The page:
The Long Drop
I’m a big fan of this shot and it’s become much more popular in the last few years when you watch the top events on PSA TV. You do not have to be the most skillful player in the World for this to be effective. It serves much more purpose than the single shot itself.
By this I mean; the shot gives you options, and whenever you have options it adds doubt to your opponent. As soon as your opponent feels doubt in their mind every one of your shots has more impact.
Technically; you need to push the shot toward the front wall in a straight line, not too soft, not too hard. You do not want to loop it by hitting too soft. Straight line is the key.
Tactics are the main reason to play this shot.
If you occasionally play a long drop eg. from the back of the court on the backhand side, this shows your opponent a different option. Usually a player will have 3 options from the back corner; a straight drive being by far the most expected shot, a cross-court drive and a boast. If you can add a straight drop shot to the mix, all of a sudden your opponent has to consider covering that too. The impact of this is quite great. If your opponent generally knows to expect a straight or cross court drive they will often position themselves slightly behind the ‘T’. Even if you play a boast to catch them out from time to time, they stand a decent chance of getting the ball back as the boast has to come off two or three walls, with the pace on the ball slowing slightly after each contact with the wall. Less pace means your opponent has more time to reach the ball, so, due to the nature of a boast, it can often be difficult to hit it as a winner unless it is played to perfection.
The beauty of the straight drop is the ball travels in a straight line, so doesn’t contact any walls to slow it down, therefore if played well your opponent will have to react very quickly to reach the ball. The straight drop also runs parallel to the side wall, so even if your opponent does reach the ball you have the security of the side wall, so your opponents shot is hampered which restricts their options (whereas the boast bounces in the open court, and does not run along the side wall. If your opponent reaches your boast they are not hampered by the side wall so they have a choice of options for their shot, which makes your job to return their shot infinitely harder).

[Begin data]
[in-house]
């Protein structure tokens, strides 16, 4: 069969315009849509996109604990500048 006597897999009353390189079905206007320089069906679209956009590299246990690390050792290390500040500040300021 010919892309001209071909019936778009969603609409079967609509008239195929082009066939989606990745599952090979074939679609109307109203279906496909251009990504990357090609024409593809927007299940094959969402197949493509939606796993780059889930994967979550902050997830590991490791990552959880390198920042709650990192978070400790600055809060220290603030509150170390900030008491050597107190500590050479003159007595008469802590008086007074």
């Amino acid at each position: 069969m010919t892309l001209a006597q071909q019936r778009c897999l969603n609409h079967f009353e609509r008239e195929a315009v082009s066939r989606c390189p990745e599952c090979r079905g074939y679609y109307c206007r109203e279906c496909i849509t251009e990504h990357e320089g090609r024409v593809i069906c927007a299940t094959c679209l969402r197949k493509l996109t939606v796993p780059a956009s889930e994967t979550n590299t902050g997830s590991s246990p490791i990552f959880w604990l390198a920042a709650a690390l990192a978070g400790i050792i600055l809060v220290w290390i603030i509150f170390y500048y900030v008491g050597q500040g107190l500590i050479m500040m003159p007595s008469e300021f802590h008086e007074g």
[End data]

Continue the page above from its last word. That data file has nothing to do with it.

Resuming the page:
As I said earlier, this shot adds more than just trying to hit a winner. You should aim to play this shot 3 or 4 times a game, and even if it’s a bit higher than you wanted it doesn’t matter too much. Yes, if it’s higher than desired it will not be a winner, but the greater picture is the doubt it adds. Every single time you are in the back corner you opponent will consider that you might play this drop, which means when you hit a basic drive their reaction will be slightly slower. In their mind they must be prepared to move forwards to the drop, so each time they have to move to the back to fetch your drive, they do so after a slight forward lean, which will slow down their time to reach your shot. It is also a tiring movement – to lean forwards then push back, over and over again, will eat away at their legs, so over the course of a game, 2 games, or a match, your opponent will do more work. You cannot underestimate what effect this constant lean forwards then push back will have on your opponents’ levels of fatigue.
When you become really confident you can start to show the long drop with a short swing in order to draw your opponent forward, then push in a straight drive. This will really eat away at your opponents legs much quicker, making them lean forward heavily then push back… but is becoming a more advanced skill. Initially keep it simple. Deception is over-rated; shot quality and shot selection are far more important.
To conclude: Play the long drop occasionally. Don’t be discouraged if your opponent gets your drop back, there’s a bigger picture than hitting a one-off winner; it will make your basic drives more effective. It will slightly slow down your opponent to every shot and over time will tire your opponent out more than if you don’t play it.
Warning: Don’t over-use it. Less is more!
James Willstrop uses this shot well. Every time he is in the backhand back corner he has options. 90% of the time he hits a straight drive but there is doubt in his opponents mind every single shot, just in-case he plays the straight drop.